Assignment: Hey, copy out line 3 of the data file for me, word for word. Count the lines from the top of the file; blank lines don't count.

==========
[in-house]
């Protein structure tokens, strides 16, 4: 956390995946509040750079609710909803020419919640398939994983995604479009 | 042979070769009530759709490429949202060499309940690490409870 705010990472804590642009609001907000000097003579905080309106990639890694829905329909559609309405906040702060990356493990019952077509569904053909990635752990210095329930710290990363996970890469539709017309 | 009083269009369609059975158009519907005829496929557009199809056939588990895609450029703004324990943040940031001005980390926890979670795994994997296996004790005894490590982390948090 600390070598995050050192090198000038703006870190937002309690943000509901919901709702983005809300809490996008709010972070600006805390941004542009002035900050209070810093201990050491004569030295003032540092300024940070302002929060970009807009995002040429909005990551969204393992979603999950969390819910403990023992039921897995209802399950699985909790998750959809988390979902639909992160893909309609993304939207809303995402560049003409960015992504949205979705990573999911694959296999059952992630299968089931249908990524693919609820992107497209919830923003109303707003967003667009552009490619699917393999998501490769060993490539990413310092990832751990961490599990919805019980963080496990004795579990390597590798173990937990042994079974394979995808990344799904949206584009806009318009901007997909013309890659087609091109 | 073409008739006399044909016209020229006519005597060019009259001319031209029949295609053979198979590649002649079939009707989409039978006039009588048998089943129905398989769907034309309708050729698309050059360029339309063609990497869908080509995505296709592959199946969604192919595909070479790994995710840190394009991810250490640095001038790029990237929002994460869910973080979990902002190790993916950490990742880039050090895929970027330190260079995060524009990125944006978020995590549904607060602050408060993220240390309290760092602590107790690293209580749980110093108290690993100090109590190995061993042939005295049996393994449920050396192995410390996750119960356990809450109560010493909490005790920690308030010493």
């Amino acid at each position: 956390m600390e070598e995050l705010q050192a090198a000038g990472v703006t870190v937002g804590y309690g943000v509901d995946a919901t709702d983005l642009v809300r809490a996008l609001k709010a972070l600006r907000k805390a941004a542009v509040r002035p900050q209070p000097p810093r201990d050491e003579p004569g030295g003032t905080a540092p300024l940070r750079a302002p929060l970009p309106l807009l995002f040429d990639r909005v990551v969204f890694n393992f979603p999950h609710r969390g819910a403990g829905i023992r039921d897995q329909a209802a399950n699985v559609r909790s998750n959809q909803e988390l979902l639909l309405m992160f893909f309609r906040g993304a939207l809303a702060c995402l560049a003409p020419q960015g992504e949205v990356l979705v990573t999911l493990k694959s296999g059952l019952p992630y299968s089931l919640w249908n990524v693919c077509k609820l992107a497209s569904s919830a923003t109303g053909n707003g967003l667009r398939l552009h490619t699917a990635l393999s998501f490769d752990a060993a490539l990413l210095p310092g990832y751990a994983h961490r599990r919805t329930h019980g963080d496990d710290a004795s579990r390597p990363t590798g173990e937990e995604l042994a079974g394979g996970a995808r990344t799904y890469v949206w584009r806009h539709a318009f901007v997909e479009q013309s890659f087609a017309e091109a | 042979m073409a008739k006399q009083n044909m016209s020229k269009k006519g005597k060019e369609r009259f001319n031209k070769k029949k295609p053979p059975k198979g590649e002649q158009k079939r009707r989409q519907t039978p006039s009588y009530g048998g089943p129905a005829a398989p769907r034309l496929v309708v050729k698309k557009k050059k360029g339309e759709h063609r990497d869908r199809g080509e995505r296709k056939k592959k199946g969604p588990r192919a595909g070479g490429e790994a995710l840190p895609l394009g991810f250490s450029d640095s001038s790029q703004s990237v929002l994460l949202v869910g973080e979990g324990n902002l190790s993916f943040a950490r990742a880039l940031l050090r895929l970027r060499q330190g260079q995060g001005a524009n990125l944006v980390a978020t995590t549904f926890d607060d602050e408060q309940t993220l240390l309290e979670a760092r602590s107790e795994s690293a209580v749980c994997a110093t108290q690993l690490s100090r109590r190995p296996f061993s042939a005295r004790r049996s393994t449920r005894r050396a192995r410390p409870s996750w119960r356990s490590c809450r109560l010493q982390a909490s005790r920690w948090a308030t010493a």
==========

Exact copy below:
């Amino acid at each position: 956390m600390e070598e995050l705010q050192a090198a000038g990472v703006t870190v937002g804590y309690g943000v509901d995946a919901t709702d983005l642009v809300r809490a996008l609001k709010a972070l600006r907000k805390a941004a542009v509040r002035p900050q209070p000097p810093r201990d050491e003579p004569g030295g003032t905080a540092p300024l940070r750079a302002p929060l970009p309106l807009l995002f040429d990639r909005v990551v969204f890694n393992f979603p999950h609710r969390g819910a403990g829905i023992r039921d897995q329909a209802a399950n699985v559609r909790s998750n959809q909803e988390l979902l639909l309405m992160f893909f309609r906040g993304a939207l809303a702060c995402l560049a003409p020419q960015g992504e949205v990356l979705v990573t999911l493990k694959s296999g059952l019952p992630y299968s089931l919640w249908n990524v693919c077509k609820l992107a497209s569904s919830a923003t109303g053909n707003g967003l667009r398939l552009h490619t699917a990635l393999s998501f490769d752990a060993a490539l990413l210095p310092g990832y751990a994983h961490r599990r919805t329930h019980g963080d496990d710290a004795s579990r390597p990363t590798g173990e937990e995604l042994a079974g394979g996970a995808r990344t799904y890469v949206w584009r806009h539709a318009f901007v997909e479009q013309s890659f087609a017309e091109a | 042979m073409a008739k006399q009083n044909m016209s020229k269009k006519g005597k060019e369609r009259f001319n031209k070769k029949k295609p053979p059975k198979g590649e002649q158009k079939r009707r989409q519907t039978p006039s009588y009530g048998g089943p129905a005829a398989p769907r034309l496929v309708v050729k698309k557009k050059k360029g339309e759709h063609r990497d869908r199809g080509e995505r296709k056939k592959k199946g969604p588990r192919a595909g070479g490429e790994a995710l840190p895609l394009g991810f250490s450029d640095s001038s790029q703004s990237v929002l994460l949202v869910g973080e979990g324990n902002l190790s993916f943040a950490r990742a880039l940031l050090r895929l970027r060499q330190g260079q995060g001005a524009n990125l944006v980390a978020t995590t549904f926890d607060d602050e408060q309940t993220l240390l309290e979670a760092r602590s107790e795994s690293a209580v749980c994997a110093t108290q690993l690490s100090r109590r190995p296996f061993s042939a005295r004790r049996s393994t449920r005894r050396a192995r410390p409870s996750w119960r356990s490590c809450r109560l010493q982390a909490s005790r920690w948090a308030t010493a």